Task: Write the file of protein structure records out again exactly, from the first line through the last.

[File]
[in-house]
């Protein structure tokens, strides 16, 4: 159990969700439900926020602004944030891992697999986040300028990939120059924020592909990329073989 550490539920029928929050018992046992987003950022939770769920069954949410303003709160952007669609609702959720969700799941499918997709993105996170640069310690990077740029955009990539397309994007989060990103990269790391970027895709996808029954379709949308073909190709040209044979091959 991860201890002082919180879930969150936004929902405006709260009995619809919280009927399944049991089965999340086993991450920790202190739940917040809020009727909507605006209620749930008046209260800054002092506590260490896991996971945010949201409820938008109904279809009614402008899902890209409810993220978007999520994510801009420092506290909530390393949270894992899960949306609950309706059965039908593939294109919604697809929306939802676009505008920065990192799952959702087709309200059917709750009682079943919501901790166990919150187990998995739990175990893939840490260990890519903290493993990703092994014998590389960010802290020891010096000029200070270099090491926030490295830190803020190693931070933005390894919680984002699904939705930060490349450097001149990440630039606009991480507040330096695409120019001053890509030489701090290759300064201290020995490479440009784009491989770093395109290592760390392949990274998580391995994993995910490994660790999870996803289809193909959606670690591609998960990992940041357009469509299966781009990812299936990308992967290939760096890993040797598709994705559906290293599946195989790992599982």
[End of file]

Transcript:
[in-house]
């Protein structure tokens, strides 16, 4: 159990969700439900926020602004944030891992697999986040300028990939120059924020592909990329073989 550490539920029928929050018992046992987003950022939770769920069954949410303003709160952007669609609702959720969700799941499918997709993105996170640069310690990077740029955009990539397309994007989060990103990269790391970027895709996808029954379709949308073909190709040209044979091959 991860201890002082919180879930969150936004929902405006709260009995619809919280009927399944049991089965999340086993991450920790202190739940917040809020009727909507605006209620749930008046209260800054002092506590260490896991996971945010949201409820938008109904279809009614402008899902890209409810993220978007999520994510801009420092506290909530390393949270894992899960949306609950309706059965039908593939294109919604697809929306939802676009505008920065990192799952959702087709309200059917709750009682079943919501901790166990919150187990998995739990175990893939840490260990890519903290493993990703092994014998590389960010802290020891010096000029200070270099090491926030490295830190803020190693931070933005390894919680984002699904939705930060490349450097001149990440630039606009991480507040330096695409120019001053890509030489701090290759300064201290020995490479440009784009491989770093395109290592760390392949990274998580391995994993995910490994660790999870996803289809193909959606670690591609998960990992940041357009469509299966781009990812299936990308992967290939760096890993040797598709994705559906290293599946195989790992599982």